Andrew Bird—Break It Yourself


When you think of rock stars, you probably think of electric guitars, attitude, and debauchery. You’ve got Robert Plant, Mick Jagger, Kurt Cobain—all the usual suspects, and then some. You probably don’t think of mild-mannered men from the midwest who whistle and play the fiddle. But while Andrew Bird may not look or sound like your typical rock star, his latest album, Break it Yourself, makes a compelling argument in his favour.


It’s hard to pinpoint one style, but like Bird’s previous work, Break It Yourself combines elements of folk, rock, and baroque-inspired melodies. However you want to classify it, Bird’s music is certainly distinct. He takes simple melodies and dresses them up with a string break here and a xylophone flourish there, sometimes making him sound like a livelier Sufjan Stevens.


This album from Bird is largely more of what he’s offered before, and if you’re a fan of his previous work than you’ll probably like Break It Yourself quite a bit. However, the album is also accessible enough to appeal to new listeners. Bird has been releasing music for over 15 years, and while some musical acts with that kind of longevity begin to phone it in on later albums, Break It Yourself shows vitality and sounds like it could be an artist’s first album.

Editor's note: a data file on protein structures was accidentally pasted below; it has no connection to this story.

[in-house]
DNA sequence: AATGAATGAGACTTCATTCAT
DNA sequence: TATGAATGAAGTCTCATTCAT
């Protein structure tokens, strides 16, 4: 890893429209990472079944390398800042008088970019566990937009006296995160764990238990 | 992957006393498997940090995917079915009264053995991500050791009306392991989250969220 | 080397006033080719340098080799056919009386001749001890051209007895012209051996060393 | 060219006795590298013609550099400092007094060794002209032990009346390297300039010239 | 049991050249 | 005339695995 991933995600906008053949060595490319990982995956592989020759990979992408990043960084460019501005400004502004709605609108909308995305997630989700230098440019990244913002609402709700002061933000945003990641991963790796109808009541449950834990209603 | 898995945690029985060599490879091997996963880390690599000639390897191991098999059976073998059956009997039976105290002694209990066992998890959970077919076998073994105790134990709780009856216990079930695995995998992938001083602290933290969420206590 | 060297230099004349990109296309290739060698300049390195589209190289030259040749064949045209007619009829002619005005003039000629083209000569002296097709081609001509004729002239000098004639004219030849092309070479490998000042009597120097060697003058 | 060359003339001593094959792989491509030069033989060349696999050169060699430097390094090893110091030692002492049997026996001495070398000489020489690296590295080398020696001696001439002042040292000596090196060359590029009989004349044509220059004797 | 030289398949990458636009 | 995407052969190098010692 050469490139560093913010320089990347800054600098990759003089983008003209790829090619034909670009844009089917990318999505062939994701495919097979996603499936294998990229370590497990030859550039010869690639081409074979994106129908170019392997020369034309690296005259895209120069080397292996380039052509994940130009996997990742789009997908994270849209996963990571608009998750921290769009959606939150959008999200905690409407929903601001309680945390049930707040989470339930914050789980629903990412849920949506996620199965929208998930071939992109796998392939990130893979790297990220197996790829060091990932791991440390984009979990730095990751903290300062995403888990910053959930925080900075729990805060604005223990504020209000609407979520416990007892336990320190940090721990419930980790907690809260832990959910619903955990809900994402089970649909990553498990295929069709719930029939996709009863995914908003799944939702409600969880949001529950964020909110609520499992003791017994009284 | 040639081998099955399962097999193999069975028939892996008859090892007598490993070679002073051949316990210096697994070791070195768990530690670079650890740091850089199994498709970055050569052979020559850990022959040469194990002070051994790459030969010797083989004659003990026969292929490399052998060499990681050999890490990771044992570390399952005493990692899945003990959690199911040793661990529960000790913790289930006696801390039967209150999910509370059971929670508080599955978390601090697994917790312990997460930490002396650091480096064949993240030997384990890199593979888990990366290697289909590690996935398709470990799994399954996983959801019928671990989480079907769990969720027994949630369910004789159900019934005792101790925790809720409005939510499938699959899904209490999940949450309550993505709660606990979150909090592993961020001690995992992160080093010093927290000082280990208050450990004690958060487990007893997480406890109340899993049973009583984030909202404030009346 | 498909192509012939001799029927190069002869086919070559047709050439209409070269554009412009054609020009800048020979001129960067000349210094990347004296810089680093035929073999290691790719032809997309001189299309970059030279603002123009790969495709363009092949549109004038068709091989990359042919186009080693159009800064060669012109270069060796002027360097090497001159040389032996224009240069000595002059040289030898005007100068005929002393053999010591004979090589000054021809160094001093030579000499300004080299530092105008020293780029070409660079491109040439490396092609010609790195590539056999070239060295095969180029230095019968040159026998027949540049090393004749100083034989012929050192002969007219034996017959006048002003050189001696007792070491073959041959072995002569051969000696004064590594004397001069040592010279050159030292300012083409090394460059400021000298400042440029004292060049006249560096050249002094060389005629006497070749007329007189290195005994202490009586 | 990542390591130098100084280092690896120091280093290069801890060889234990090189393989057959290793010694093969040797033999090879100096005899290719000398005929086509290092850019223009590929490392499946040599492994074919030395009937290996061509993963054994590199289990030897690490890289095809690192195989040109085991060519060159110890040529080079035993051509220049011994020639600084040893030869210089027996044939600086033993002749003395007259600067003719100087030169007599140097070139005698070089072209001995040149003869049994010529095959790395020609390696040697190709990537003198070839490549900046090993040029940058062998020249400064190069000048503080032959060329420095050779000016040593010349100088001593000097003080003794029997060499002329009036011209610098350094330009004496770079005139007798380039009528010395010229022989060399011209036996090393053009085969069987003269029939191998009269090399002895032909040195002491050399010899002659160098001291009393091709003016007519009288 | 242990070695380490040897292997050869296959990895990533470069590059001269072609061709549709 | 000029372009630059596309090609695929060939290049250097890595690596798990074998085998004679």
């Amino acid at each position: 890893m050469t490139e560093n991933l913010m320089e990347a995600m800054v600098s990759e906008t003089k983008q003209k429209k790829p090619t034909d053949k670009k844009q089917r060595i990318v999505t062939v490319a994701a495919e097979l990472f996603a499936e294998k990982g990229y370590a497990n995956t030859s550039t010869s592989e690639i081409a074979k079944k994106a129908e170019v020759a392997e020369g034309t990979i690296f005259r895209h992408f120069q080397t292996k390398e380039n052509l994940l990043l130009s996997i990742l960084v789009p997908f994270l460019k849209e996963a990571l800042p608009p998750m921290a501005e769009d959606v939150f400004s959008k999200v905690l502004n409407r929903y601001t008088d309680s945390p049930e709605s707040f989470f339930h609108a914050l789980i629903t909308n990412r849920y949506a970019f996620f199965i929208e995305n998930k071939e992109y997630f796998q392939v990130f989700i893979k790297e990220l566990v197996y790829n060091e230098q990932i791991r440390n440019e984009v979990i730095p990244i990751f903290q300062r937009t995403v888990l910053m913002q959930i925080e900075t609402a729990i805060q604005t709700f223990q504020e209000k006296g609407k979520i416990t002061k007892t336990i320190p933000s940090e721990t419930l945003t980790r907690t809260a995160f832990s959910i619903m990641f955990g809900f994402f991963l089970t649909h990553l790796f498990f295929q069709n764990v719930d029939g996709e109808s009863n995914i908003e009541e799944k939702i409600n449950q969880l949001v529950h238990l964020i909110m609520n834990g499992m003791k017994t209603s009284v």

Songs like the first single, “Eyeoneye”, offer some grit that has been missing in Bird’s earlier work. His usually refined, dignified vocal style often makes it seem like he’s afraid to cause too much of a ruckus, but on this track, there’s an unexpected sense of anger. Bird sounds bitter—and maybe he’s going to finally cause a scene about it.

I would have loved to see Bird explore this side of his music a bit more on the rest of the album. The more prominent electric guitar and the crashing drums on “Eyeoneye” work beautifully with Bird’s quiet intensity. And while there are elements of a grittier sound on this album, he mostly sticks with his usual stately style. Bird is an expert at that kind of music, no doubt, but on an album that is just over an hour long, a bit more variation would have made it even stronger.


The album’s greatest strength is perhaps the building of tension and its eventual release (such as the end of the sprawling album opener, “Desperation Bleeds”). Bird’s music seems understated on the surface, but a closer listen reveals plenty of pent-up emotion that he occasionally allows to boil over.


Break It Yourself runs a little long, and begins to drag in the second half. But it’s hard to criticize Bird’s style, because he does it so well. It may seem like an unassuming, lightweight fare, but there’s a fantastically dark undercurrent running through this album. Bird just picks his moments carefully to let it come out.